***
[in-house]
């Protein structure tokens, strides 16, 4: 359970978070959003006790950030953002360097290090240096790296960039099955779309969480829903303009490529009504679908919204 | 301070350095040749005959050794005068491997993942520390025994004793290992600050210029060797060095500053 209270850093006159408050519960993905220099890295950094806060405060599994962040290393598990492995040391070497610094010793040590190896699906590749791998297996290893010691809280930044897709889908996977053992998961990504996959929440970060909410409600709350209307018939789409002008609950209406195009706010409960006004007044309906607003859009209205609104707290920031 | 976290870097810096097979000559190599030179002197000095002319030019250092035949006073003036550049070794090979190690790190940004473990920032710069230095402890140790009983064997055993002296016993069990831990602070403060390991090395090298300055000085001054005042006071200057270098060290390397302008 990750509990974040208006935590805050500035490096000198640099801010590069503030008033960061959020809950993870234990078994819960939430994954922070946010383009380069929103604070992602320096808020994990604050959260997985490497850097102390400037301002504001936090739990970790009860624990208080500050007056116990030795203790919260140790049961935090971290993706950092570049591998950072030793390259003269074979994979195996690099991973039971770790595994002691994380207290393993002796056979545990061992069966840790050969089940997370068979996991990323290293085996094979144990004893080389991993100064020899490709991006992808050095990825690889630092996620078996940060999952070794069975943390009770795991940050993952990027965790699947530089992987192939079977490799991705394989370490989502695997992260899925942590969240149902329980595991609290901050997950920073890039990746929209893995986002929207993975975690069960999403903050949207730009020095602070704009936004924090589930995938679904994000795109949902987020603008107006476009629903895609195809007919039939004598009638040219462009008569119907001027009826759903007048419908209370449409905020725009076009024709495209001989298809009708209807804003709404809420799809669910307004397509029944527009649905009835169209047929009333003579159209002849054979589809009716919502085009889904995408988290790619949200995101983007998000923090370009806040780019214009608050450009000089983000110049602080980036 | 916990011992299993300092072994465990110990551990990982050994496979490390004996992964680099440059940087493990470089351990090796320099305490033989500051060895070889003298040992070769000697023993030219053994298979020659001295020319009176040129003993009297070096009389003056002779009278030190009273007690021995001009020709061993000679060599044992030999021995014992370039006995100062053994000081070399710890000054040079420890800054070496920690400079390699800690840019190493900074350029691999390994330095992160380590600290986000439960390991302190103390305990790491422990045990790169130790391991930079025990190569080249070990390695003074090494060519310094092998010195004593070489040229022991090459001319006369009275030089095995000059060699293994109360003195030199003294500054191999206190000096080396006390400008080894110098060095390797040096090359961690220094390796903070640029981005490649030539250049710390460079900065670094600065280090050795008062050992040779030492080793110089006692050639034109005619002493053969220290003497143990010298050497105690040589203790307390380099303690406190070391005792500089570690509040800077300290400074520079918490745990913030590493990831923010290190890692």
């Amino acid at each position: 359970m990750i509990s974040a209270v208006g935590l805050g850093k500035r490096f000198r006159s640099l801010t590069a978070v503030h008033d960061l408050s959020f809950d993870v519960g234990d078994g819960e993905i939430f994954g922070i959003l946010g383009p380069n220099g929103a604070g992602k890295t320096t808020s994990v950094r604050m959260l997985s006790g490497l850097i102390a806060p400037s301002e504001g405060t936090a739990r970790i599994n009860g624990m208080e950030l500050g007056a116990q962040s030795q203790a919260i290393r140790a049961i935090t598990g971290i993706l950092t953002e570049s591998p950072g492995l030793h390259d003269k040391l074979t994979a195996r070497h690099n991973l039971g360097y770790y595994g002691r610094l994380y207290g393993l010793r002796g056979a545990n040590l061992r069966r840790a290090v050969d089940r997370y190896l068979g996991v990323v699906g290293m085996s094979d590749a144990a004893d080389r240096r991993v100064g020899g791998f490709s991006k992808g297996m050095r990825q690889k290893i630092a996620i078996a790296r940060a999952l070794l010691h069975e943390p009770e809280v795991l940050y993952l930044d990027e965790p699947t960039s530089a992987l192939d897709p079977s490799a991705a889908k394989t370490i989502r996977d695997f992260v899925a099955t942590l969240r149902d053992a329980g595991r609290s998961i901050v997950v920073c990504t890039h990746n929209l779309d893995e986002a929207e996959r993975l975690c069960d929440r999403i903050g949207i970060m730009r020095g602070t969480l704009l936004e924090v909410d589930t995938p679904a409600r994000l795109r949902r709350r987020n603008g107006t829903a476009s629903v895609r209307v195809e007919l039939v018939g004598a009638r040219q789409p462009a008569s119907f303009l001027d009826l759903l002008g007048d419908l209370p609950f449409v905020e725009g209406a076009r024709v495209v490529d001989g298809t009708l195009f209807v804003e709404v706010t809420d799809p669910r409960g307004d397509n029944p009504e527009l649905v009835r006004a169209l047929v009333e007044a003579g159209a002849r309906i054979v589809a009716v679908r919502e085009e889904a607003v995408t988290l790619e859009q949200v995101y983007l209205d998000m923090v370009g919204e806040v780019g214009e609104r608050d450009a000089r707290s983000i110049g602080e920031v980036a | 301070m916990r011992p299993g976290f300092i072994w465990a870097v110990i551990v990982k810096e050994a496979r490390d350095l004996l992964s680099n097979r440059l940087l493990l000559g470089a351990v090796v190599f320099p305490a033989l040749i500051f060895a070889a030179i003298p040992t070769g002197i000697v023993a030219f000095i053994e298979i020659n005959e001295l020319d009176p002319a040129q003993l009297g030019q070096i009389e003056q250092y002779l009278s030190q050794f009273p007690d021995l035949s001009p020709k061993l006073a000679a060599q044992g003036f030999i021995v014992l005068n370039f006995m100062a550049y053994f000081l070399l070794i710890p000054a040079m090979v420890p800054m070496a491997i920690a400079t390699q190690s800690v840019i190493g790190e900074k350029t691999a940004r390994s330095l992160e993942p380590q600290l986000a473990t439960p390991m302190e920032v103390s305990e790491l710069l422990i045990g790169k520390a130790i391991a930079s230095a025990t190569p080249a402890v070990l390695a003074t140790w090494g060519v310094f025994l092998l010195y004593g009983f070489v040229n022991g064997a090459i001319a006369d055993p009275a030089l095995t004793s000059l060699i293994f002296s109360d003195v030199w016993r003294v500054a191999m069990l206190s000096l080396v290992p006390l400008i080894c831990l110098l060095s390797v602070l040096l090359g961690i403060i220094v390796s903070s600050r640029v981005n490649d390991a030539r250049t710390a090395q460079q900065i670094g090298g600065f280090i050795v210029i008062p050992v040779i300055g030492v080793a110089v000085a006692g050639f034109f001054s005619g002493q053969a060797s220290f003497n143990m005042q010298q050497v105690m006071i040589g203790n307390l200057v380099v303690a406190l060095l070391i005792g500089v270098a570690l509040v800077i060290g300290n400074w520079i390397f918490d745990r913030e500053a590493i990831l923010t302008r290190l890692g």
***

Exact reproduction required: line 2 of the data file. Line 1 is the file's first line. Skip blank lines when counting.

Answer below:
């Protein structure tokens, strides 16, 4: 359970978070959003006790950030953002360097290090240096790296960039099955779309969480829903303009490529009504679908919204 | 301070350095040749005959050794005068491997993942520390025994004793290992600050210029060797060095500053 209270850093006159408050519960993905220099890295950094806060405060599994962040290393598990492995040391070497610094010793040590190896699906590749791998297996290893010691809280930044897709889908996977053992998961990504996959929440970060909410409600709350209307018939789409002008609950209406195009706010409960006004007044309906607003859009209205609104707290920031 | 976290870097810096097979000559190599030179002197000095002319030019250092035949006073003036550049070794090979190690790190940004473990920032710069230095402890140790009983064997055993002296016993069990831990602070403060390991090395090298300055000085001054005042006071200057270098060290390397302008 990750509990974040208006935590805050500035490096000198640099801010590069503030008033960061959020809950993870234990078994819960939430994954922070946010383009380069929103604070992602320096808020994990604050959260997985490497850097102390400037301002504001936090739990970790009860624990208080500050007056116990030795203790919260140790049961935090971290993706950092570049591998950072030793390259003269074979994979195996690099991973039971770790595994002691994380207290393993002796056979545990061992069966840790050969089940997370068979996991990323290293085996094979144990004893080389991993100064020899490709991006992808050095990825690889630092996620078996940060999952070794069975943390009770795991940050993952990027965790699947530089992987192939079977490799991705394989370490989502695997992260899925942590969240149902329980595991609290901050997950920073890039990746929209893995986002929207993975975690069960999403903050949207730009020095602070704009936004924090589930995938679904994000795109949902987020603008107006476009629903895609195809007919039939004598009638040219462009008569119907001027009826759903007048419908209370449409905020725009076009024709495209001989298809009708209807804003709404809420799809669910307004397509029944527009649905009835169209047929009333003579159209002849054979589809009716919502085009889904995408988290790619949200995101983007998000923090370009806040780019214009608050450009000089983000110049602080980036 | 916990011992299993300092072994465990110990551990990982050994496979490390004996992964680099440059940087493990470089351990090796320099305490033989500051060895070889003298040992070769000697023993030219053994298979020659001295020319009176040129003993009297070096009389003056002779009278030190009273007690021995001009020709061993000679060599044992030999021995014992370039006995100062053994000081070399710890000054040079420890800054070496920690400079390699800690840019190493900074350029691999390994330095992160380590600290986000439960390991302190103390305990790491422990045990790169130790391991930079025990190569080249070990390695003074090494060519310094092998010195004593070489040229022991090459001319006369009275030089095995000059060699293994109360003195030199003294500054191999206190000096080396006390400008080894110098060095390797040096090359961690220094390796903070640029981005490649030539250049710390460079900065670094600065280090050795008062050992040779030492080793110089006692050639034109005619002493053969220290003497143990010298050497105690040589203790307390380099303690406190070391005792500089570690509040800077300290400074520079918490745990913030590493990831923010290190890692």